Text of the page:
The International Energy Agency recently reported that energy-related emissions have “decoupled” from economic growth over the last two years, and it turns out that nearly two dozen countries have done the same, according to Nate Aden of the World Resources Institute. The countries ranged from Austria to Uzbekistan and include Germany, the United States and the United Kingdom.
5 April 2016 | As countries embark on the transition to a new climate economy, there’s a debate about whether growth can drive, or even coexist with, climate stabilization. On the other side of the coin, it’s also a discussion of whether climate stabilization can drive growth. The debates on growth and resources are complex, fractious and centuries old, and while they won’t be resolved in the immediate future, recent developments show that global greenhouse gas (GHG) emissions stayed flat in 2014 and 2015 while GDP continued to grow. This emerging trend is supported by 21 countries that have managed to reduce GHG emissions while growing GDP.
The United States is the largest country to experience multiple consecutive years in which economic growth has been “decoupled” from growth in carbon dioxide emissions. From 2010 to 2012, energy-related carbon dioxide emissions declined by 6 percent (from 5.58 to 5.23 billion metric tons), while GDP grew by 4 percent (from $14.8 to $15.4 trillion). In its analysis of the Clean Power Plan, the U.S. Energy Information Administration forecasts that moving to a cleaner electricity system after 2020 would bring about a sustained period of GDP-GHG decoupling. As illustrated in the figure below, CPP implementation is expected to reduce total U.S. energy-related carbon dioxide emissions by a further 6 percent between 2020 and 2025, while GDP increases by 13 percent in real terms over the same period.
If the United States implements the Clean Power Plan and achieves sustained decoupling, it will be in good company. Twenty other countries achieved decoupling of GDP and energy-related carbon dioxide emissions over the period from 2000 to 2014.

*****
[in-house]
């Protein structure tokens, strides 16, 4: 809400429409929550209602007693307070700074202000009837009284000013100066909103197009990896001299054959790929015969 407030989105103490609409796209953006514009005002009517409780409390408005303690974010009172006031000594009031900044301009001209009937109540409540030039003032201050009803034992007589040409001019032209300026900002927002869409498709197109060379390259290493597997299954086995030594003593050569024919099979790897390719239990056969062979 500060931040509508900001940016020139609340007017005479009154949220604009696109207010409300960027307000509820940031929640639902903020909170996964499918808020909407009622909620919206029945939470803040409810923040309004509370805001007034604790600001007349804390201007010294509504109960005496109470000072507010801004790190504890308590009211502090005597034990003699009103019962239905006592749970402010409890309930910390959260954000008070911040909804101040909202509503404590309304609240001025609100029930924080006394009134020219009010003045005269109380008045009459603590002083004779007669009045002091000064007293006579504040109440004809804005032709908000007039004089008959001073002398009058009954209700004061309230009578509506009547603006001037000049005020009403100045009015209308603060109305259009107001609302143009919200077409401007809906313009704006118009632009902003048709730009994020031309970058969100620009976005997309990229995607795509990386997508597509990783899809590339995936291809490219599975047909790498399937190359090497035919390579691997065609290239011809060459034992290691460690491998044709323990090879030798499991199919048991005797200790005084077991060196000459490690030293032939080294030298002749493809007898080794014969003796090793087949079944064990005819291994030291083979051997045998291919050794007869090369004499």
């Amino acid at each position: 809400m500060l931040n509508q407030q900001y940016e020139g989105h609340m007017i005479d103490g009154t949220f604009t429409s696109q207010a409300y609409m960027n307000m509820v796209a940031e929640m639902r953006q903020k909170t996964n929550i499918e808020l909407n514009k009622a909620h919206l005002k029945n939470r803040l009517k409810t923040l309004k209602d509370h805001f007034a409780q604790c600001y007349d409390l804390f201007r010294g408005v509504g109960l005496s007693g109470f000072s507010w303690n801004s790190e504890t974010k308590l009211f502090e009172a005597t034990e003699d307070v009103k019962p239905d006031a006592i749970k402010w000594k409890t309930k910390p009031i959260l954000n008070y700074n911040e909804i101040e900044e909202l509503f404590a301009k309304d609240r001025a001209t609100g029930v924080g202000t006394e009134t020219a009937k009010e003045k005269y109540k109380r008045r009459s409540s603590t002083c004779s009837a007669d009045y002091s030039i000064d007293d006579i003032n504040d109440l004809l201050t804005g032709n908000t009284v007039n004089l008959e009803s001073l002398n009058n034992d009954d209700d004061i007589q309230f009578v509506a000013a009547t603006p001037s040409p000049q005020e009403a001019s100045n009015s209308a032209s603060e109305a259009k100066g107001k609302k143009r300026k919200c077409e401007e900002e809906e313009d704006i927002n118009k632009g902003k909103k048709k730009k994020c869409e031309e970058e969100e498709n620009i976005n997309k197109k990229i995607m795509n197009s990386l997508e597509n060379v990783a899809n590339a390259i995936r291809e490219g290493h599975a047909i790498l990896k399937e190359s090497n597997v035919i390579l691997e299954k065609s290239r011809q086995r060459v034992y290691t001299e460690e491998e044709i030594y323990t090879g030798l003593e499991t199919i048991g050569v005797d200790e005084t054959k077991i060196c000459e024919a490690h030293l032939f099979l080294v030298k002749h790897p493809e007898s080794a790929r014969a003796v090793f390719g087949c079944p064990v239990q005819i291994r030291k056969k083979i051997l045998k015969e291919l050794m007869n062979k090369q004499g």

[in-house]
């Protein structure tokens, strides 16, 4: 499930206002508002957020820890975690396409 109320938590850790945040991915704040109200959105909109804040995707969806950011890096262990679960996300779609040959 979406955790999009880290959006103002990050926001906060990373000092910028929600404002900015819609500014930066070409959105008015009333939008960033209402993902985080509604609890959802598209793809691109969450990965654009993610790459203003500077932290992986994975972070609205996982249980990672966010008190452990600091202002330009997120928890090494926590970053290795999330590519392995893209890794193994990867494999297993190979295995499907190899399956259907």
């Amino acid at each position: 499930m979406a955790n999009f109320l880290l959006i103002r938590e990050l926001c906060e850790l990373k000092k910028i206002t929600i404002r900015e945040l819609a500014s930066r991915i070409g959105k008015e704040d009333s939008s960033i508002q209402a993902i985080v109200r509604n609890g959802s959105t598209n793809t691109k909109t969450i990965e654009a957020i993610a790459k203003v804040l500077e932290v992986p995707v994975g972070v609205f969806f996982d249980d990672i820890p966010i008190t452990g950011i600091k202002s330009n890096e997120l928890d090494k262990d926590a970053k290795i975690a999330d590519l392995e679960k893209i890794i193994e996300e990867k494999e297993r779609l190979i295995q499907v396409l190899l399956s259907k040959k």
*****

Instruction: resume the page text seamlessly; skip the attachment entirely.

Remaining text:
The UK is an example of a country where economic growth and CO2 emissions have increasingly diverged. Between 2000 and 2014, the UK achieved six years of absolute decoupling where real GDP grew at the same time that carbon dioxide emissions declined. Over the 14-year period, emissions dropped from 591 to 470 million metric tons of energy-related CO2, while GDP grew from $2.1 to $2.7 trillion (constant 2005 U.S. dollars).
How Have Countries Decoupled?
There is not a single formula, policy or demographic trend that’s driven GDP-GHG decoupling across all countries. Sweden, for example, implemented ambitious policies including carbon taxes that supported its decoupling. Denmark’s rapid increase in renewable energy reduced emissions while stimulating local production. As illustrated in the table below, another key factor in many countries is a structural shift of the economy away from emissions-intensive industry.
Metrics of Absolute Decoupling
|Change in CO2 (2000-2014) %||Change in CO2 (2000-2014) Mt||Change in Real GDP (2000-2014)||Change in Industry Share of GDP (2000-2013)|
More than 90 percent of the countries that decoupled GDP and GHG emissions between 2000 and 2014 reduced the industrial sector share of their economies. However, the exceptional cases of Bulgaria and Uzbekistan demonstrate that GDP-GHG decoupling is also feasible in countries with expanding industrial activity (not to mention Switzerland and the Czech Republic, where the industrial portion of GDP remained essentially steady). Across the 21-country group, the average change in the industry share of GDP was a 3 percent reduction over the period, with an average CO2 reduction of 15 percent.
Shifting to a Low-Carbon Path
Decoupling of GDP and GHG emissions in numerous countries demonstrates the feasibility, and increasing prevalence, of the transition to cleaner modes of economic activity. These country-level decouplings are driving the global trend toward decoupling in 2014 and 2015. Beyond the aggregate trends described here, more information is needed on the potential leakage of carbon emissions to other countries as nations move their industries overseas, factors that enable sustained and absolute decoupling, and what’s needed to support larger-scale emissions mitigation.
Over the 14-year period covered here, the aggregate annual CO2 reduction for these 21 countries amounted to slightly more than 1 billion metric tons. Given that total annual global carbon dioxide emissions grew by more than 10 billion metric tons over this period, it’s clear that decoupling needs to be scaled up rapidly to have any chance of limiting average warming this century to 2 degrees Celsius (3.6 degrees Fahrenheit) above pre-industrial levels, the current international target for preventing the worst impacts of climate change. As countries focus on implementing the Paris Agreement, decoupling presents one option to address global climate challenges while preserving economic security.
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